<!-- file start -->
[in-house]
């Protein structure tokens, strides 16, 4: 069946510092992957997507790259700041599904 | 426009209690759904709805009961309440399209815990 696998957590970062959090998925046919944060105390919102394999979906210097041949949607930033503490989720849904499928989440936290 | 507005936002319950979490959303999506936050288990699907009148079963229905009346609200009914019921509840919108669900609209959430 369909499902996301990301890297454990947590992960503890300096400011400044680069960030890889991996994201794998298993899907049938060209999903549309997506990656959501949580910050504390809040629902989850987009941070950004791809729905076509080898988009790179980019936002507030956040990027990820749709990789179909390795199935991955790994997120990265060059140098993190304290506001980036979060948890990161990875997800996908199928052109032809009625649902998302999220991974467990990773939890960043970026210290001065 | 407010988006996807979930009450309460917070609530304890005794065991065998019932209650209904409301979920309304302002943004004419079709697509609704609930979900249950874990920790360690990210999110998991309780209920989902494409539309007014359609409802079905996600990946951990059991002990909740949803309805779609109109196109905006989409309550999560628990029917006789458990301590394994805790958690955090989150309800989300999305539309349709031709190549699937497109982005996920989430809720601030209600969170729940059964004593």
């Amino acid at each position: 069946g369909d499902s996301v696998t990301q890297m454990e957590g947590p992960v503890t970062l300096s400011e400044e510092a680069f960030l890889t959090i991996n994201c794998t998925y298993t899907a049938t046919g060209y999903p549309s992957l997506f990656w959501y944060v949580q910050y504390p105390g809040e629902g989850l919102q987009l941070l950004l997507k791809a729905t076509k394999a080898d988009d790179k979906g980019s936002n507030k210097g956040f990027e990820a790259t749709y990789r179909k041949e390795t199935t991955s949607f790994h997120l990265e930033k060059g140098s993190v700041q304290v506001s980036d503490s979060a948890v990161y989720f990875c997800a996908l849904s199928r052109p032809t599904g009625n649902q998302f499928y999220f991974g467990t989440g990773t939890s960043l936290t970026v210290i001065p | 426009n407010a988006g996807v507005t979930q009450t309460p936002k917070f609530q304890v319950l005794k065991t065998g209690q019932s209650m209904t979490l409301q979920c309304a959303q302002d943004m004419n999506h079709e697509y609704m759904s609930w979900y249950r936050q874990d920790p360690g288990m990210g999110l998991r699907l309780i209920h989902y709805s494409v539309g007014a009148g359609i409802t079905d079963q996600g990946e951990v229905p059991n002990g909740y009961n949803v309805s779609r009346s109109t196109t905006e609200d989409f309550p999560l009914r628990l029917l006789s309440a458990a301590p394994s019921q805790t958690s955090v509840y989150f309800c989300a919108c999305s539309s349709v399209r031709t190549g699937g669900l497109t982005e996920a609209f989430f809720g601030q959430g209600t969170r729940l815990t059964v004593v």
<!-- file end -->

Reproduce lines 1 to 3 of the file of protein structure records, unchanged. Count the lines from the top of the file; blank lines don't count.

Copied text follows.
[in-house]
């Protein structure tokens, strides 16, 4: 069946510092992957997507790259700041599904 | 426009209690759904709805009961309440399209815990 696998957590970062959090998925046919944060105390919102394999979906210097041949949607930033503490989720849904499928989440936290 | 507005936002319950979490959303999506936050288990699907009148079963229905009346609200009914019921509840919108669900609209959430 369909499902996301990301890297454990947590992960503890300096400011400044680069960030890889991996994201794998298993899907049938060209999903549309997506990656959501949580910050504390809040629902989850987009941070950004791809729905076509080898988009790179980019936002507030956040990027990820749709990789179909390795199935991955790994997120990265060059140098993190304290506001980036979060948890990161990875997800996908199928052109032809009625649902998302999220991974467990990773939890960043970026210290001065 | 407010988006996807979930009450309460917070609530304890005794065991065998019932209650209904409301979920309304302002943004004419079709697509609704609930979900249950874990920790360690990210999110998991309780209920989902494409539309007014359609409802079905996600990946951990059991002990909740949803309805779609109109196109905006989409309550999560628990029917006789458990301590394994805790958690955090989150309800989300999305539309349709031709190549699937497109982005996920989430809720601030209600969170729940059964004593």
């Amino acid at each position: 069946g369909d499902s996301v696998t990301q890297m454990e957590g947590p992960v503890t970062l300096s400011e400044e510092a680069f960030l890889t959090i991996n994201c794998t998925y298993t899907a049938t046919g060209y999903p549309s992957l997506f990656w959501y944060v949580q910050y504390p105390g809040e629902g989850l919102q987009l941070l950004l997507k791809a729905t076509k394999a080898d988009d790179k979906g980019s936002n507030k210097g956040f990027e990820a790259t749709y990789r179909k041949e390795t199935t991955s949607f790994h997120l990265e930033k060059g140098s993190v700041q304290v506001s980036d503490s979060a948890v990161y989720f990875c997800a996908l849904s199928r052109p032809t599904g009625n649902q998302f499928y999220f991974g467990t989440g990773t939890s960043l936290t970026v210290i001065p | 426009n407010a988006g996807v507005t979930q009450t309460p936002k917070f609530q304890v319950l005794k065991t065998g209690q019932s209650m209904t979490l409301q979920c309304a959303q302002d943004m004419n999506h079709e697509y609704m759904s609930w979900y249950r936050q874990d920790p360690g288990m990210g999110l998991r699907l309780i209920h989902y709805s494409v539309g007014a009148g359609i409802t079905d079963q996600g990946e951990v229905p059991n002990g909740y009961n949803v309805s779609r009346s109109t196109t905006e609200d989409f309550p999560l009914r628990l029917l006789s309440a458990a301590p394994s019921q805790t958690s955090v509840y989150f309800c989300a919108c999305s539309s349709v399209r031709t190549g699937g669900l497109t982005e996920a609209f989430f809720g601030q959430g209600t969170r729940l815990t059964v004593v």